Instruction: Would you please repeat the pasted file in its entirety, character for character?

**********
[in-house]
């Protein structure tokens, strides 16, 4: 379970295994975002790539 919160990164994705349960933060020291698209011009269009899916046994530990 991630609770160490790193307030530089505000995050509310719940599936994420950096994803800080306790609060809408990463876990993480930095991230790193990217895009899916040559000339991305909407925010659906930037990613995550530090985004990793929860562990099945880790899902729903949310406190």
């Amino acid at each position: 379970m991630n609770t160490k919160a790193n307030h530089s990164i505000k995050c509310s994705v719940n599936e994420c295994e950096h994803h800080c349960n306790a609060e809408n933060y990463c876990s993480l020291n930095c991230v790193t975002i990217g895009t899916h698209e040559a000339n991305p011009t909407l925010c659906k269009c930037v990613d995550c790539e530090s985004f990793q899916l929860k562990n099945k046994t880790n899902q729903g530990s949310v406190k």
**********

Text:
[in-house]
């Protein structure tokens, strides 16, 4: 379970295994975002790539 919160990164994705349960933060020291698209011009269009899916046994530990 991630609770160490790193307030530089505000995050509310719940599936994420950096994803800080306790609060809408990463876990993480930095991230790193990217895009899916040559000339991305909407925010659906930037990613995550530090985004990793929860562990099945880790899902729903949310406190």
């Amino acid at each position: 379970m991630n609770t160490k919160a790193n307030h530089s990164i505000k995050c509310s994705v719940n599936e994420c295994e950096h994803h800080c349960n306790a609060e809408n933060y990463c876990s993480l020291n930095c991230v790193t975002i990217g895009t899916h698209e040559a000339n991305p011009t909407l925010c659906k269009c930037v990613d995550c790539e530090s985004f990793q899916l929860k562990n099945k046994t880790n899902q729903g530990s949310v406190k």